To help understand the shale potential in Australia, the Onshore Hydrocarbons Section at Geoscience Australia, in collaboration with state and territory geological surveys and energy departments, has begun an assessment of the unconventional hydrocarbon potential of Australian basins.
For those basins with very poor geological control (many of Australia’s basins fall into this category), a detailed prospectivity assessment will first be conducted. This will give a better understanding of the petroleum system(s) in the basin and identify zones that are likely to host unconventional hydrocarbons.
For those basins where there has already been significant exploration, such as the Cooper Basin, a resource assessment will be carried out in cooperation with the US Geological Survey. This will utilise existing data and apply probabilistic methodology to estimate recoverable resources. The results will be released on a basin-by-basin basis.
To date, the initial results from early core sampling analysis show that the Georgina Basin has some promise, less so the Amadeus Basin3. To help assess the unconventional petroleum resource potential in the Georgina Basin, Geoscience Australia has generated a new mineralogical dataset. However, it is not clear when a prospectivity assessment for the Georgina Basin will be finalised and published.
History of Australia’s shale business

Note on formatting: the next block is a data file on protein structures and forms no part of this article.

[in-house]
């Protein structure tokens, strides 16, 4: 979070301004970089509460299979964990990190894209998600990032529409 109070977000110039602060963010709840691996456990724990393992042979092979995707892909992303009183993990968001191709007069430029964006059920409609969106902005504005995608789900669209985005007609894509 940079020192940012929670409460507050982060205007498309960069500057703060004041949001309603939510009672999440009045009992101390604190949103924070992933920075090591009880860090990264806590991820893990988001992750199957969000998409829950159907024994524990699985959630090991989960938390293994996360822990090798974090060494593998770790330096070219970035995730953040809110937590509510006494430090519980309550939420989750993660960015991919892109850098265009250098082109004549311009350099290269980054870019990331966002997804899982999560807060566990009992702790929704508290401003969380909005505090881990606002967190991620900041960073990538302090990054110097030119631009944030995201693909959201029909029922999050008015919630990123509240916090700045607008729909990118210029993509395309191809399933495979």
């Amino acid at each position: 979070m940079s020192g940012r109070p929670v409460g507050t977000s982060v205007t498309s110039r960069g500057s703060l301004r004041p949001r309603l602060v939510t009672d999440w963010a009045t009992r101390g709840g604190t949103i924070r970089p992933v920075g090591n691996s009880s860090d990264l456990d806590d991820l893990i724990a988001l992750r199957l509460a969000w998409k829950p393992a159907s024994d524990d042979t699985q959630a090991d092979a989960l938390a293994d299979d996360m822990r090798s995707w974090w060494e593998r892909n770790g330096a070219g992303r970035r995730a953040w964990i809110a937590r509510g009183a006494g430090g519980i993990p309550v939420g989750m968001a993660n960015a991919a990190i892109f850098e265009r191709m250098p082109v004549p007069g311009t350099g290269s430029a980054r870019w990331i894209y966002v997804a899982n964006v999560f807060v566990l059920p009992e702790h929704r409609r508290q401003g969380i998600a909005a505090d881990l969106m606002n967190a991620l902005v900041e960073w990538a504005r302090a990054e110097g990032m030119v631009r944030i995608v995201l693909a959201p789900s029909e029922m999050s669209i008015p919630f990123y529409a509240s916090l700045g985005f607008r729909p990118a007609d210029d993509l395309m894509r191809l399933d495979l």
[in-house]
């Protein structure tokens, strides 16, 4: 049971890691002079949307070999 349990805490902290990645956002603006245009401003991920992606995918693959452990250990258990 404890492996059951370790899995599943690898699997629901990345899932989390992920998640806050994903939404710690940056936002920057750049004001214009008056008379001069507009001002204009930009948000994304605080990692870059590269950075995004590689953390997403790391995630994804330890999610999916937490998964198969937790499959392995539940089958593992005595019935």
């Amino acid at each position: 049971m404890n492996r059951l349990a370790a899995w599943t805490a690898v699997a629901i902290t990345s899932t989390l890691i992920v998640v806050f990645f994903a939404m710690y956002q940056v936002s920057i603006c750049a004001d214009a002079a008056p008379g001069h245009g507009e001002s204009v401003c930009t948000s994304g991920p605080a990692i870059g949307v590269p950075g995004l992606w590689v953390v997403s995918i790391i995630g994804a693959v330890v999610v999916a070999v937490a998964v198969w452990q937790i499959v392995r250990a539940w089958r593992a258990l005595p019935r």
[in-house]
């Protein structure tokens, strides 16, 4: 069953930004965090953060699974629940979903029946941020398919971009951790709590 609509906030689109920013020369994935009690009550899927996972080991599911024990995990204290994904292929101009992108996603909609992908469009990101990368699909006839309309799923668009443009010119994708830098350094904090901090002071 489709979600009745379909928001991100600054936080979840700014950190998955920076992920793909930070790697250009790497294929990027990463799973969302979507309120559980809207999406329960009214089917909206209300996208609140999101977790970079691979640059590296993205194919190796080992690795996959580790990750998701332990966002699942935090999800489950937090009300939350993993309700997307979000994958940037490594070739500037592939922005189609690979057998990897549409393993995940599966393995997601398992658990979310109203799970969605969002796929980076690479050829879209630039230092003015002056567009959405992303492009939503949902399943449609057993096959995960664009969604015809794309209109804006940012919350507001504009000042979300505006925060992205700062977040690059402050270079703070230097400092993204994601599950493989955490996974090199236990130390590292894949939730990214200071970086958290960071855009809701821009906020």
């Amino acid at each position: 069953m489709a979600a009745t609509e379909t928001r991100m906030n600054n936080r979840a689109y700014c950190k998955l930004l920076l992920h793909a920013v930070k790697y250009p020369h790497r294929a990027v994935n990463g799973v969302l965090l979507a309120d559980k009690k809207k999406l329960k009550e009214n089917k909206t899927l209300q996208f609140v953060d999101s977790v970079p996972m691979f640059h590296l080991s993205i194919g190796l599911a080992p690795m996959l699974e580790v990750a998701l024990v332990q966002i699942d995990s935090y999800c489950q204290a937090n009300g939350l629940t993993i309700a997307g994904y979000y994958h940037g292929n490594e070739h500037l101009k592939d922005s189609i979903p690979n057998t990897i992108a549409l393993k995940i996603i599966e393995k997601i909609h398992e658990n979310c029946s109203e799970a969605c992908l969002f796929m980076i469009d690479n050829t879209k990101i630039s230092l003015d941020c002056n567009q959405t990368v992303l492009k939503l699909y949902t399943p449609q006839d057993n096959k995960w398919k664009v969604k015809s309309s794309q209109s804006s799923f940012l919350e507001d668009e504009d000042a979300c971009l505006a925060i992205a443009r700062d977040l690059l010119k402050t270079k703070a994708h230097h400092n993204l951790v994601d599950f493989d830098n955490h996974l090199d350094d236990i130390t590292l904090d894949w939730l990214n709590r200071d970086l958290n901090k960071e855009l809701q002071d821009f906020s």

There have been very few wells drilled that specifically target shale gas formations. This is partly because of Australia’s plentiful supply of conventional and coal seam gas, as well as a lack of land rigs capable of drilling deep enough.
The first two vertical wells specifically targeting shale gas were drilled in 2011 in the Cooper Basin by Beach Energy. Australia’s first, and so far only, commercial shale gas production commenced in October 2012 in the Cooper Basin. The vertical test well was drilled only 350m from existing pipeline infrastructure and 8km from a gas processing plant, which enabled it to be brought online quickly. Not all basins are endowed with existing infrastructure of this nature. Those basins in the north of Western Australia and in the Northern Territory are particularly remote and are likely to require substantial capital commitments to develop infrastructure to deliver gas to market.